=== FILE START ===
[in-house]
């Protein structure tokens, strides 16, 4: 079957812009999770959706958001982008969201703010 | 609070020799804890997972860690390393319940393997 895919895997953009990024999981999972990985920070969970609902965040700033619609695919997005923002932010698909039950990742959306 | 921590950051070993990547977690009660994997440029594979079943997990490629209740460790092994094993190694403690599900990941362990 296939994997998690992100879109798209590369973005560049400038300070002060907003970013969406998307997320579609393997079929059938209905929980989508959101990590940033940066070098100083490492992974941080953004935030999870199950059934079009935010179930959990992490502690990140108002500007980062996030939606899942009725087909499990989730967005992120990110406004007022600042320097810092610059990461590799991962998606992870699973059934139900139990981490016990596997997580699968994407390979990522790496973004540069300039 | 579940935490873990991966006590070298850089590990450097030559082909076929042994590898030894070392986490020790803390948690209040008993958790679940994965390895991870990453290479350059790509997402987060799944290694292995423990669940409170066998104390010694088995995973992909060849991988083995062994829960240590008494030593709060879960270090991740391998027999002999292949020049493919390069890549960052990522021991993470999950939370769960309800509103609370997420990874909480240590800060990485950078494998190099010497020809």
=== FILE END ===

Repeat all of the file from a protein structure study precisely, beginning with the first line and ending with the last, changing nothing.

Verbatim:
[in-house]
């Protein structure tokens, strides 16, 4: 079957812009999770959706958001982008969201703010 | 609070020799804890997972860690390393319940393997 895919895997953009990024999981999972990985920070969970609902965040700033619609695919997005923002932010698909039950990742959306 | 921590950051070993990547977690009660994997440029594979079943997990490629209740460790092994094993190694403690599900990941362990 296939994997998690992100879109798209590369973005560049400038300070002060907003970013969406998307997320579609393997079929059938209905929980989508959101990590940033940066070098100083490492992974941080953004935030999870199950059934079009935010179930959990992490502690990140108002500007980062996030939606899942009725087909499990989730967005992120990110406004007022600042320097810092610059990461590799991962998606992870699973059934139900139990981490016990596997997580699968994407390979990522790496973004540069300039 | 579940935490873990991966006590070298850089590990450097030559082909076929042994590898030894070392986490020790803390948690209040008993958790679940994965390895991870990453290479350059790509997402987060799944290694292995423990669940409170066998104390010694088995995973992909060849991988083995062994829960240590008494030593709060879960270090991740391998027999002999292949020049493919390069890549960052990522021991993470999950939370769960309800509103609370997420990874909480240590800060990485950078494998190099010497020809």